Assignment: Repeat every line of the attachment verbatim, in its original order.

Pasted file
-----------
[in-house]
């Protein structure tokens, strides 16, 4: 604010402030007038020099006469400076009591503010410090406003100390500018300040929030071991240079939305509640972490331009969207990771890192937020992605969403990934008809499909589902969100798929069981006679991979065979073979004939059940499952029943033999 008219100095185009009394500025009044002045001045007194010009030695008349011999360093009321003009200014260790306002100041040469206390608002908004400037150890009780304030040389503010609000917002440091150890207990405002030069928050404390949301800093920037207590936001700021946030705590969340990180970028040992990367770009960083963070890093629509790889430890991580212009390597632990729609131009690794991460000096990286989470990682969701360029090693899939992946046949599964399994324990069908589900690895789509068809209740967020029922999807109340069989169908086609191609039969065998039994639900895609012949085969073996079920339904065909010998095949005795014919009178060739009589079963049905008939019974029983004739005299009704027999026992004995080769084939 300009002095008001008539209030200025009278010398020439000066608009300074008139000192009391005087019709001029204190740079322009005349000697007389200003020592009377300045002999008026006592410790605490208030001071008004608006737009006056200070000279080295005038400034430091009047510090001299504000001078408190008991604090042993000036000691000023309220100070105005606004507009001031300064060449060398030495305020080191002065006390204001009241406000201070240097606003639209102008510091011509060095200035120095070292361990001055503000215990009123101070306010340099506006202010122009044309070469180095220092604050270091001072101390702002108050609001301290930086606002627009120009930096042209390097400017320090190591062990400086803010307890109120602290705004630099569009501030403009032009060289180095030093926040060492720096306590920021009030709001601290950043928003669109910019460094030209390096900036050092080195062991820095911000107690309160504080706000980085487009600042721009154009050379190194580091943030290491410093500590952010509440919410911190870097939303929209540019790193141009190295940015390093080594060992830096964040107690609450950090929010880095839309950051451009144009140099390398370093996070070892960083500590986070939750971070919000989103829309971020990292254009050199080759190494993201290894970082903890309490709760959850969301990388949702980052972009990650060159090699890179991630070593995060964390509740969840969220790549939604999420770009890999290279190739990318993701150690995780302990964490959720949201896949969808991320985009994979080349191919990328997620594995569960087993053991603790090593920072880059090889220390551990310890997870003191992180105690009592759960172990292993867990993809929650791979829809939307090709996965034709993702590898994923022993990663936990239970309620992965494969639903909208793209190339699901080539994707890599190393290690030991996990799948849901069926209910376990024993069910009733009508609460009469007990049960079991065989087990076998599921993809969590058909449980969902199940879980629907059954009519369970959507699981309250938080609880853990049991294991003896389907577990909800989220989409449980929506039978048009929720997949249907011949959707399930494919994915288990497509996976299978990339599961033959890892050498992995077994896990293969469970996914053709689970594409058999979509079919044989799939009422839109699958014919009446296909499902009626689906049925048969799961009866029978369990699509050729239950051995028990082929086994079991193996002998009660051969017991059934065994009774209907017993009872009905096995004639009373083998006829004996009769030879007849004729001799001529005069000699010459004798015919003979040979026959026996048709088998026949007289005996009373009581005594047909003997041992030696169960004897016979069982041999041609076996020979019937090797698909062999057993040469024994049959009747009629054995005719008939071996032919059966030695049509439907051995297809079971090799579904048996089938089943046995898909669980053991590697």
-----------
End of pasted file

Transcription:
[in-house]
């Protein structure tokens, strides 16, 4: 604010402030007038020099006469400076009591503010410090406003100390500018300040929030071991240079939305509640972490331009969207990771890192937020992605969403990934008809499909589902969100798929069981006679991979065979073979004939059940499952029943033999 008219100095185009009394500025009044002045001045007194010009030695008349011999360093009321003009200014260790306002100041040469206390608002908004400037150890009780304030040389503010609000917002440091150890207990405002030069928050404390949301800093920037207590936001700021946030705590969340990180970028040992990367770009960083963070890093629509790889430890991580212009390597632990729609131009690794991460000096990286989470990682969701360029090693899939992946046949599964399994324990069908589900690895789509068809209740967020029922999807109340069989169908086609191609039969065998039994639900895609012949085969073996079920339904065909010998095949005795014919009178060739009589079963049905008939019974029983004739005299009704027999026992004995080769084939 300009002095008001008539209030200025009278010398020439000066608009300074008139000192009391005087019709001029204190740079322009005349000697007389200003020592009377300045002999008026006592410790605490208030001071008004608006737009006056200070000279080295005038400034430091009047510090001299504000001078408190008991604090042993000036000691000023309220100070105005606004507009001031300064060449060398030495305020080191002065006390204001009241406000201070240097606003639209102008510091011509060095200035120095070292361990001055503000215990009123101070306010340099506006202010122009044309070469180095220092604050270091001072101390702002108050609001301290930086606002627009120009930096042209390097400017320090190591062990400086803010307890109120602290705004630099569009501030403009032009060289180095030093926040060492720096306590920021009030709001601290950043928003669109910019460094030209390096900036050092080195062991820095911000107690309160504080706000980085487009600042721009154009050379190194580091943030290491410093500590952010509440919410911190870097939303929209540019790193141009190295940015390093080594060992830096964040107690609450950090929010880095839309950051451009144009140099390398370093996070070892960083500590986070939750971070919000989103829309971020990292254009050199080759190494993201290894970082903890309490709760959850969301990388949702980052972009990650060159090699890179991630070593995060964390509740969840969220790549939604999420770009890999290279190739990318993701150690995780302990964490959720949201896949969808991320985009994979080349191919990328997620594995569960087993053991603790090593920072880059090889220390551990310890997870003191992180105690009592759960172990292993867990993809929650791979829809939307090709996965034709993702590898994923022993990663936990239970309620992965494969639903909208793209190339699901080539994707890599190393290690030991996990799948849901069926209910376990024993069910009733009508609460009469007990049960079991065989087990076998599921993809969590058909449980969902199940879980629907059954009519369970959507699981309250938080609880853990049991294991003896389907577990909800989220989409449980929506039978048009929720997949249907011949959707399930494919994915288990497509996976299978990339599961033959890892050498992995077994896990293969469970996914053709689970594409058999979509079919044989799939009422839109699958014919009446296909499902009626689906049925048969799961009866029978369990699509050729239950051995028990082929086994079991193996002998009660051969017991059934065994009774209907017993009872009905096995004639009373083998006829004996009769030879007849004729001799001529005069000699010459004798015919003979040979026959026996048709088998026949007289005996009373009581005594047909003997041992030696169960004897016979069982041999041609076996020979019937090797698909062999057993040469024994049959009747009629054995005719008939071996032919059966030695049509439907051995297809079971090799579904048996089938089943046995898909669980053991590697």